You didn't share.

How do you like me now?

I don't really have to answer that, do I? ;-)
One of our partner nations has placed a restriction on their soldiers that prevents them from getting far from the major ring road in Afghanistan. As a result, their Soldiers have earned a reputation with the locals as being cowardly - something that is far from the reputation of that particular nation's forces in the rest of the world.

GEN McCrystal must be very careful that this not happen to all of ISAF due to this directive. If the people come to think that we will run from a fight rather than free them from Talibs holding them captive in their own homes they will reject us as the preferred security choice, creating the exact opposite effect he strives for.

Concerning the Pastun hospitality culture. My understanding is that when Marcus Lutrell escaped the Taliban he was given shelter by Pashtun tribemen. This is called "Lohkay"...the mandatory sheltering of the injured and wounded. They did this despite Taliban threats.

Our Marcus is one hundred percent correct. As long as MCQ doesn't handcuff the ROE too much leaders on the ground need to figure out how to kill as many on the ground while not pissing off the locals.

Almost 30 years ago at IOBC I was in a class about the laws of war. The scenario was that my platoon was taking fire from a village. It was unknown if civilians were present. "What do you do LT?"

I answered that you engage the huts with fire until they were smoking ruins and not rick the men. My counseling was to read several books concerning COIN. The most interesting one was about the Malayan Emergency. Essentially the populace turned against the Communists when the MNLA killed High Commisioner Sir Henry Gurney.

The government, sensing that the people were on their side offered amnesty. Government officials urged _the people_ to ask the communists to surrender. When, by and large, the communists failed to surrender the people turned their bback on them.

When Chin Peng returned to Malaysia in 1967 he was never able to regain where he had been, despite there being no Commonwealth FOrces left in Malaysia. I later spoke to a Malaysian Marine Captain who was going to IOAC and he said that the people's rejection of the communists was why they would never win.

In 1989 that captain proved to be correct.


I don't think we are ceding the initiative at all. We are simply refusing to allow the enemy to suck us into their version of a "baited ambush." The enemy intentionally fires at us from villages in order to elicit a disproportionate response from us. They want us to hurt the civilians, and we do it when we allow them to play us in such a manner. In effect, when they fire on us from a village, they already have the initiative and we have to regain it.

A proactive approach (which is currently being used) is actually posting our forces in the villages with the civilians to protect them. Others include enconomic development plans and infrastructure expansion. All of which are designed to get the people to support their government and by extension, ISAF.

Clearly the tactics we are using on the ground are not only ineffective, but are in fact losing us the war. Surely you don't advocate continuing on this slipperly slope? What would you recommend to General McChrystal and his staff instead?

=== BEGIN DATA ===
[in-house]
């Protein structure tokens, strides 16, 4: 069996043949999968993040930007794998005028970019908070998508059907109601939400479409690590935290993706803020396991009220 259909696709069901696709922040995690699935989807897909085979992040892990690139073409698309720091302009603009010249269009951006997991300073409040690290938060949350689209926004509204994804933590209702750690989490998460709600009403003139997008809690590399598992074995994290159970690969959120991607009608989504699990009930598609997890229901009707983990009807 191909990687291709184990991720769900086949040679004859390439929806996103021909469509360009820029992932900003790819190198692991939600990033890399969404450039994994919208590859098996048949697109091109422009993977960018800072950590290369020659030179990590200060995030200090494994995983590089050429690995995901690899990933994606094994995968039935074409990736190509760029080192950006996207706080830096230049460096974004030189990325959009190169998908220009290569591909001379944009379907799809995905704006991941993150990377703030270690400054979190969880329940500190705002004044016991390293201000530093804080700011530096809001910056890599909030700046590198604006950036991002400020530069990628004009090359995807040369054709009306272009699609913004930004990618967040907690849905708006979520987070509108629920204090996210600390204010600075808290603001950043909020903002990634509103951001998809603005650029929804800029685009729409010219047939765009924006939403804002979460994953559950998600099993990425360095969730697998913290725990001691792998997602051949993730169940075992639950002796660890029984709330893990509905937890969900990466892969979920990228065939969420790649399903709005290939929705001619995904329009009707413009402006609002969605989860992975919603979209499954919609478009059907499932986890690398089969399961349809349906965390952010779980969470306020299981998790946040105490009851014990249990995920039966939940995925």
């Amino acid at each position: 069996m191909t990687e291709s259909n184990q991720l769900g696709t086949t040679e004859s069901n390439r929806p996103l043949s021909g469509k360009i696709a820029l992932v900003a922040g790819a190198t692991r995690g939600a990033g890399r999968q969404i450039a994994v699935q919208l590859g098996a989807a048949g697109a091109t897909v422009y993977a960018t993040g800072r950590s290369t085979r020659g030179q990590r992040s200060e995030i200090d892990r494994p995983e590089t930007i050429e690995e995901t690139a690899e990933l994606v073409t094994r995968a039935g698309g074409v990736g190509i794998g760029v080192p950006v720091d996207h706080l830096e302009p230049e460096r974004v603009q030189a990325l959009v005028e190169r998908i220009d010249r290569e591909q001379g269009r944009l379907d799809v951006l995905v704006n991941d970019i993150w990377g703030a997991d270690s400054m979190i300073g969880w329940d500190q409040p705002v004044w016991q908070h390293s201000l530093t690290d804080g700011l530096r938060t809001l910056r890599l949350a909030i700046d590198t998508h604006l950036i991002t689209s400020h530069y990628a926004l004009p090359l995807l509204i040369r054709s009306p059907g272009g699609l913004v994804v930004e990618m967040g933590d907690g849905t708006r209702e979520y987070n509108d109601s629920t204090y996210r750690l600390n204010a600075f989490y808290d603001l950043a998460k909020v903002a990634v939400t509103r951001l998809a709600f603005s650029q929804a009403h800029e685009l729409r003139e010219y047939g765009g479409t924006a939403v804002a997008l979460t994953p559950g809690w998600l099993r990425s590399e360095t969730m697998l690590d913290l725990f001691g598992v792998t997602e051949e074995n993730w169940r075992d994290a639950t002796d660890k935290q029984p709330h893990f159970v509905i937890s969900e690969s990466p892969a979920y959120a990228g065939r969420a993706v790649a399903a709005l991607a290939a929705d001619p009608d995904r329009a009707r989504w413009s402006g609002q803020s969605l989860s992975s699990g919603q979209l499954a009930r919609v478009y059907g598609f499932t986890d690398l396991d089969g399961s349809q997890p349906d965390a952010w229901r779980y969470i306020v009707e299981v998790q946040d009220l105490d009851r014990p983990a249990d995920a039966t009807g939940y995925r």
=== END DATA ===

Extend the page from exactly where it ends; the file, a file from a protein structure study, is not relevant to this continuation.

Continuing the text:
"Gen. Stanley A. McChrystal, who took over Monday as the top commander in Afghanistan, said he will launch a broad assessment of how U.S. and NATO troops are arrayed in the country to ensure his forces are focused on safeguarding key population centers and not hunting down Taliban fighters."

How do you protect the inhabited areas from attack when you have to run away if you are attacked from an inhabited area?

We are effectively falling back to a final defensive line in the cities, but we are not allowed to kill the bad guys in the cities because it might result in some collateral damage. I can understand the General's decision on limiting air strikes in villages. However, I can't see why we shouldn't still be allowed to use ground forces to close with and destroy the enemy!

I pose my question again: How do you defend a village without firing back at the dudes firing at you? How do you hold the line by running away?

Additionally, what will happen to guys like me who refuse to be killed by cowardice and idiocy? If I get shot at by a dude on a rooftop (again), I'm going to shoot back. I'm going to do everything within my power to kill that guy before he kills me or my friends! Will I have 25-to-life in Leavenworth for that?

Scary stuff to think about since I'll be there in a year or 18 months from now.
" How do you defend a village without firing back at the dudes firing at you?"

You stay in the village and do not allow the Taliban to enter. The Pushtun will fight against them out side the villages. As much as they despise the Taliban they are compelled to shelter them.

Mr. Houghton...if you have ants in your kitchen do you burn your house down to kill them? Or do you put a line of defense around your house (powerful ant poision) and then bait the ones inside?

Clearly it is a tough job for the tactical level officers. But then, that's why they get paid the big bucks. Throwing up your hands and smoking a whole village because you think that your superiors are idiots and cowards will not only get some time at Leavenworth...it will turn the people against us. You CANNOT win an insurgency without the support of the people.

I'm waiting for the next HR McMaster to write a paper at the War Collge explaining why the insurgency increased when the hard charging 101st took over froma Georgia National Guard Brigade.

Hint. The 101st acted like Mr. Houghton seems want to act.

I never said I wanted to "smoke the whole village". I just want the ability to kill bad guys when they shoot at me. That's it! I don't want to level the place. I want to defend my life!

"You stay in the village and do not allow the Taliban to enter."
How do you do that by running away? I think maybe we should stop them from entering by KILLING THEM with well aimed fire. You don't win wars by pacing back and forth like targets in a shooting gallery, then getting your soldiers killed--but maintaining some warped view of the moral high ground. (Our dead are morally superior to their dead?)

To borrow a line from Marcus and Denzel "This shit is chess, it ain't checkers."